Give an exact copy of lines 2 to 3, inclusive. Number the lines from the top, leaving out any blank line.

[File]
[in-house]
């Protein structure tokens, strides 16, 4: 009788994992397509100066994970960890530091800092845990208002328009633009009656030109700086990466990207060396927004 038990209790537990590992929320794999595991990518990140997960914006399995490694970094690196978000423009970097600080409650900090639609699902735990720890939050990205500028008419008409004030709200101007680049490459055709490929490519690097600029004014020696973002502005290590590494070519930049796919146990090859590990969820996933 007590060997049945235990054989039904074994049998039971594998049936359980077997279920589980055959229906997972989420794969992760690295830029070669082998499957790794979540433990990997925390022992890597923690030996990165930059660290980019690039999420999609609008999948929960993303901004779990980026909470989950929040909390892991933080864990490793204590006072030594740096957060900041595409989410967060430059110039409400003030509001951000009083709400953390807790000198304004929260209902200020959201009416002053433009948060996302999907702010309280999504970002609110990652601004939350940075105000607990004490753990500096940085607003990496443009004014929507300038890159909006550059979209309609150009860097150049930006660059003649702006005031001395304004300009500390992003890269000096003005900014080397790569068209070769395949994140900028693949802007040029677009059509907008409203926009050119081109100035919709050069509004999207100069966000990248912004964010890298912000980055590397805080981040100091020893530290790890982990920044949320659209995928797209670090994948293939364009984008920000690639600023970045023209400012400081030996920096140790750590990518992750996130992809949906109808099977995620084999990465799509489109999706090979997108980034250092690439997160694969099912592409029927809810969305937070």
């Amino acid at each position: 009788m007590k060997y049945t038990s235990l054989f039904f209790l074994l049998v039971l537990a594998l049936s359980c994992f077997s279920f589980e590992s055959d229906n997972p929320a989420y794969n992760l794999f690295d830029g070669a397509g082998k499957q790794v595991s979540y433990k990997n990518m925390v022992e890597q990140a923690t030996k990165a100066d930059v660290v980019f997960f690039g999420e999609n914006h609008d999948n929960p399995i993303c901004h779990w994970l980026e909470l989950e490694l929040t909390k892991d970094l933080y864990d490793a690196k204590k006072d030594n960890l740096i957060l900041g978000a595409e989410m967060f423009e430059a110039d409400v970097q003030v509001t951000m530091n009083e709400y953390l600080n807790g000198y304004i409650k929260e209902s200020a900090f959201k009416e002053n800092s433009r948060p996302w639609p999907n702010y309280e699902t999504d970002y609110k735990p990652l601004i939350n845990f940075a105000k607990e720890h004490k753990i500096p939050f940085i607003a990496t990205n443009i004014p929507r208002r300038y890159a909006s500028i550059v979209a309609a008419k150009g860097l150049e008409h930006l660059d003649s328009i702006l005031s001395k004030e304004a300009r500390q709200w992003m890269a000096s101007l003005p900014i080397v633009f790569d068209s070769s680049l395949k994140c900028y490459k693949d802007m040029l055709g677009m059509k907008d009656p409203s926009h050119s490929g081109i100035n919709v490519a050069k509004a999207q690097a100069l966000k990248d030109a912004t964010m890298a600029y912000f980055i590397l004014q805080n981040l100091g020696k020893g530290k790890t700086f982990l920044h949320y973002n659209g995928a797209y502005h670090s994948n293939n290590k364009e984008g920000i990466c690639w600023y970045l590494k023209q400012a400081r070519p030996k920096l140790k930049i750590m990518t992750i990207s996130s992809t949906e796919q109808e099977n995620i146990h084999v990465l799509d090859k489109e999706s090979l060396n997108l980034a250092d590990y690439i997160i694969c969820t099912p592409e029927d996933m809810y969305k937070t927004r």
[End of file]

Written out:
């Protein structure tokens, strides 16, 4: 009788994992397509100066994970960890530091800092845990208002328009633009009656030109700086990466990207060396927004 038990209790537990590992929320794999595991990518990140997960914006399995490694970094690196978000423009970097600080409650900090639609699902735990720890939050990205500028008419008409004030709200101007680049490459055709490929490519690097600029004014020696973002502005290590590494070519930049796919146990090859590990969820996933 007590060997049945235990054989039904074994049998039971594998049936359980077997279920589980055959229906997972989420794969992760690295830029070669082998499957790794979540433990990997925390022992890597923690030996990165930059660290980019690039999420999609609008999948929960993303901004779990980026909470989950929040909390892991933080864990490793204590006072030594740096957060900041595409989410967060430059110039409400003030509001951000009083709400953390807790000198304004929260209902200020959201009416002053433009948060996302999907702010309280999504970002609110990652601004939350940075105000607990004490753990500096940085607003990496443009004014929507300038890159909006550059979209309609150009860097150049930006660059003649702006005031001395304004300009500390992003890269000096003005900014080397790569068209070769395949994140900028693949802007040029677009059509907008409203926009050119081109100035919709050069509004999207100069966000990248912004964010890298912000980055590397805080981040100091020893530290790890982990920044949320659209995928797209670090994948293939364009984008920000690639600023970045023209400012400081030996920096140790750590990518992750996130992809949906109808099977995620084999990465799509489109999706090979997108980034250092690439997160694969099912592409029927809810969305937070």
């Amino acid at each position: 009788m007590k060997y049945t038990s235990l054989f039904f209790l074994l049998v039971l537990a594998l049936s359980c994992f077997s279920f589980e590992s055959d229906n997972p929320a989420y794969n992760l794999f690295d830029g070669a397509g082998k499957q790794v595991s979540y433990k990997n990518m925390v022992e890597q990140a923690t030996k990165a100066d930059v660290v980019f997960f690039g999420e999609n914006h609008d999948n929960p399995i993303c901004h779990w994970l980026e909470l989950e490694l929040t909390k892991d970094l933080y864990d490793a690196k204590k006072d030594n960890l740096i957060l900041g978000a595409e989410m967060f423009e430059a110039d409400v970097q003030v509001t951000m530091n009083e709400y953390l600080n807790g000198y304004i409650k929260e209902s200020a900090f959201k009416e002053n800092s433009r948060p996302w639609p999907n702010y309280e699902t999504d970002y609110k735990p990652l601004i939350n845990f940075a105000k607990e720890h004490k753990i500096p939050f940085i607003a990496t990205n443009i004014p929507r208002r300038y890159a909006s500028i550059v979209a309609a008419k150009g860097l150049e008409h930006l660059d003649s328009i702006l005031s001395k004030e304004a300009r500390q709200w992003m890269a000096s101007l003005p900014i080397v633009f790569d068209s070769s680049l395949k994140c900028y490459k693949d802007m040029l055709g677009m059509k907008d009656p409203s926009h050119s490929g081109i100035n919709v490519a050069k509004a999207q690097a100069l966000k990248d030109a912004t964010m890298a600029y912000f980055i590397l004014q805080n981040l100091g020696k020893g530290k790890t700086f982990l920044h949320y973002n659209g995928a797209y502005h670090s994948n293939n290590k364009e984008g920000i990466c690639w600023y970045l590494k023209q400012a400081r070519p030996k920096l140790k930049i750590m990518t992750i990207s996130s992809t949906e796919q109808e099977n995620i146990h084999v990465l799509d090859k489109e999706s090979l060396n997108l980034a250092d590990y690439i997160i694969c969820t099912p592409e029927d996933m809810y969305k937070t927004r």